Close Up…The Zeiss has a minimum focusing distance of 4ft, so it’s tough to get too close to anything. Nevertheless, I found this bridge railing glistening in the sun and figured it may make a cool shot. So I went for it and here are the results.
What I learned from a year of Shooting one camera.
1. It’s hard, especially at the end. I think I started off strong with lots of momentum and a commitment to the themes, but by the end of summer, that enthusiasm had waned. Between work, family, school and COVID stuff (I work in healthcare) my life got busy and the themes seemed less relevant to where I was in my life. Sometimes picking up the camera felt like a chore and I was straining to get the shots out. My normal workflow sees weeks or months without taking a shot followed by 4 rolls in 2 weeks, so quite an adjustment
2. It’s refreshingly simple. One camera to grab on the way out is really liberating but the Zeiss is not the quickest to shoot with or the most flexible. With an open mind these constraints lead to some creativity, but when the mind is closed they feel more like constraints. I wasn’t in a Black and White mood, this fall, I would have preferred to be shooting color but c’est la vie. Overall, I still prefer sticking to one camera and one film for extended periods of time. In the future, I would propose one film for the entire year.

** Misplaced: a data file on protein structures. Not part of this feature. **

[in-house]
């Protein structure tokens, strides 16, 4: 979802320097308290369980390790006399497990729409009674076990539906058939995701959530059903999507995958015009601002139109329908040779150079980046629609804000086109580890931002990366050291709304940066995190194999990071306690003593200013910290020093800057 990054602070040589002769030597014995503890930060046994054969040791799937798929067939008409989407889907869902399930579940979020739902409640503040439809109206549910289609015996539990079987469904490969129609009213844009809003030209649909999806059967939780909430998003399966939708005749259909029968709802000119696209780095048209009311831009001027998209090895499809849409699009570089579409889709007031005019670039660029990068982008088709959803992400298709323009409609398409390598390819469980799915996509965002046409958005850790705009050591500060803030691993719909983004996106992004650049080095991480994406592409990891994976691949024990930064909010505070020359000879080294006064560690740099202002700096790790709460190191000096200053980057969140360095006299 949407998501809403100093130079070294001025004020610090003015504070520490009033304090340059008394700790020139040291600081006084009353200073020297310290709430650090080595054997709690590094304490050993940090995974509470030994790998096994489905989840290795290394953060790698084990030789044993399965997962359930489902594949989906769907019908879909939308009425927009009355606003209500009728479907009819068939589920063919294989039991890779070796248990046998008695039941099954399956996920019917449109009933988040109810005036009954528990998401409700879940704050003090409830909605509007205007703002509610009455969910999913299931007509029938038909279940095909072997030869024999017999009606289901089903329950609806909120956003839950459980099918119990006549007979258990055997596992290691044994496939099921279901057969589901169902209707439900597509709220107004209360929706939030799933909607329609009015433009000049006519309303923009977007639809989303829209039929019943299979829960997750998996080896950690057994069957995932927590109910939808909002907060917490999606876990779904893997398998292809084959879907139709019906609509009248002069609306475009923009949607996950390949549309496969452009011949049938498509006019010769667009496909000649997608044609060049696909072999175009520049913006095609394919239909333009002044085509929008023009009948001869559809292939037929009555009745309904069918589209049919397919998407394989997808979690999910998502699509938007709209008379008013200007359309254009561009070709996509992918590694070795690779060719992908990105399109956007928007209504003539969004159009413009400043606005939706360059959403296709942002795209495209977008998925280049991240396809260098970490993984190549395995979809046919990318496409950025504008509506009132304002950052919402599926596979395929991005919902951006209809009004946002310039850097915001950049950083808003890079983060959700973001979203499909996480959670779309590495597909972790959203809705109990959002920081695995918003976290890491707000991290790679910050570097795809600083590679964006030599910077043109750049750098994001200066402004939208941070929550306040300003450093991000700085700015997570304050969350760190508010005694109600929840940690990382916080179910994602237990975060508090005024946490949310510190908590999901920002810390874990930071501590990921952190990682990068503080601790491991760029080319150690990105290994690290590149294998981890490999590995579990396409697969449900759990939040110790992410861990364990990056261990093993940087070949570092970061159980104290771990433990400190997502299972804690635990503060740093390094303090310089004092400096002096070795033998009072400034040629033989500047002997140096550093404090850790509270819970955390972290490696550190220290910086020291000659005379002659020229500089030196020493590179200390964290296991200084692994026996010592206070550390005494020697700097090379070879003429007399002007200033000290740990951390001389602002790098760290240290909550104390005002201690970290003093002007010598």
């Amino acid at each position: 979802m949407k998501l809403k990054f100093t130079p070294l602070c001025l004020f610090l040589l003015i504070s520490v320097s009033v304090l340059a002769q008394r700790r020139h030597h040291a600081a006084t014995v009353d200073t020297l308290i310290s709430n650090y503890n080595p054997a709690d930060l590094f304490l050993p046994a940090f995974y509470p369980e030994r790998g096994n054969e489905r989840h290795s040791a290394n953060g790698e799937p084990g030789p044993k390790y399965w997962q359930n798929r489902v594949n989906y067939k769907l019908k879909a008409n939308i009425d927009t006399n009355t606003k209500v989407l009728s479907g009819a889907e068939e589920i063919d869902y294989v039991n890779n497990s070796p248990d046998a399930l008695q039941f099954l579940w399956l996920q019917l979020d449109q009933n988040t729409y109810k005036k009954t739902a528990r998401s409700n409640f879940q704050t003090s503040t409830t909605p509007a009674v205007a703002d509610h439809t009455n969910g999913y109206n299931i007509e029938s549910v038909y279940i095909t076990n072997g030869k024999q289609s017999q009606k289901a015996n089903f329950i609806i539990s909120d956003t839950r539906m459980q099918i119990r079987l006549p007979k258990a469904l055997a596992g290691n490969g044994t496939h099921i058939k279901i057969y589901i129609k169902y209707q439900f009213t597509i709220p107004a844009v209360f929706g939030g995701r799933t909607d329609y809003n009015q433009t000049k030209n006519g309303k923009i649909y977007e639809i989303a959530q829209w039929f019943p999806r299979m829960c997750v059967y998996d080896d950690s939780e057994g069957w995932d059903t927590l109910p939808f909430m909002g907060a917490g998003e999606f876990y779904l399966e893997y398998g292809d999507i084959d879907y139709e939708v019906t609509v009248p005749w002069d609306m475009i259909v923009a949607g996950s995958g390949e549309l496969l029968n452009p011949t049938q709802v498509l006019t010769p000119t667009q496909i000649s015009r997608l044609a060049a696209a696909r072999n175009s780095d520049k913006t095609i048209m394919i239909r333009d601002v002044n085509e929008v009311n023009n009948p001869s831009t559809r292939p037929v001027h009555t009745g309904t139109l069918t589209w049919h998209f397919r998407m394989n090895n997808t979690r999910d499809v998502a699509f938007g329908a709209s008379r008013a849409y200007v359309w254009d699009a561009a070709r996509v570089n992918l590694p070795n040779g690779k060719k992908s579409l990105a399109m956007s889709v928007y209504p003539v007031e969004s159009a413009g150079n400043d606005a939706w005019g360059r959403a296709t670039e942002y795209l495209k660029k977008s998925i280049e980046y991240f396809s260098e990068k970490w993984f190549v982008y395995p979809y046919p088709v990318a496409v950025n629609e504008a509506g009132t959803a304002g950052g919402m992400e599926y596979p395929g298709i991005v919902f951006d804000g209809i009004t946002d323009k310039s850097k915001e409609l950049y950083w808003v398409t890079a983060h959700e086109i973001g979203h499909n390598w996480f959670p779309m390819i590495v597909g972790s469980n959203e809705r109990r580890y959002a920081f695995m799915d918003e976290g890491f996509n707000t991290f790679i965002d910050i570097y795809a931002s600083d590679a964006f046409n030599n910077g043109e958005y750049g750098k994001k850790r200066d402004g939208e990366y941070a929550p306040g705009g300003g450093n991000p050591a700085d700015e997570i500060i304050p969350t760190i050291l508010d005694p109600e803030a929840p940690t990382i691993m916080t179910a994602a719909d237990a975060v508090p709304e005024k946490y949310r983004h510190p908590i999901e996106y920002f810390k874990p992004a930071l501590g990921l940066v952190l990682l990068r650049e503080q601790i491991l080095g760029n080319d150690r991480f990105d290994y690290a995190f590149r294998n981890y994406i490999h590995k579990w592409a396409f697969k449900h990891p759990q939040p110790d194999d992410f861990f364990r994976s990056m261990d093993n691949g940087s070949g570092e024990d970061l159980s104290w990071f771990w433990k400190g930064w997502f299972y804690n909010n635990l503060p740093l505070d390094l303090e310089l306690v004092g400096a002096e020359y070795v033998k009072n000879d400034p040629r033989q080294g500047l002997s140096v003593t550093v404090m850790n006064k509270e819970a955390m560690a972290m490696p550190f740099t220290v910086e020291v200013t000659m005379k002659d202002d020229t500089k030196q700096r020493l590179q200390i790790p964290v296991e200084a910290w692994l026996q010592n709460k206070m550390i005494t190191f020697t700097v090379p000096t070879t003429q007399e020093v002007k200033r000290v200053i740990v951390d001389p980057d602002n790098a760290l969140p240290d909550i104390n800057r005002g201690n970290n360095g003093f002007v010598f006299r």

3. When you finally pick up another camera, things have changed. You hold them differently and use them differently. My experiences with the 6×6 Zeiss over the last year make me look at the world from a different perspective. My compositional style has shifted just a little bit over the course of the year, hopefully for the better. I just finished a roll with my Pen F, and it looks different from any half-frame roll I’ve shot for awhile
4. It gave me an inspiration for my next project, which will be with one film and one camera, just not the Zeiss 🙂
The Frugal Film Project: one camera, one film, one year. Follow 13 photographers around the globe who complete this project…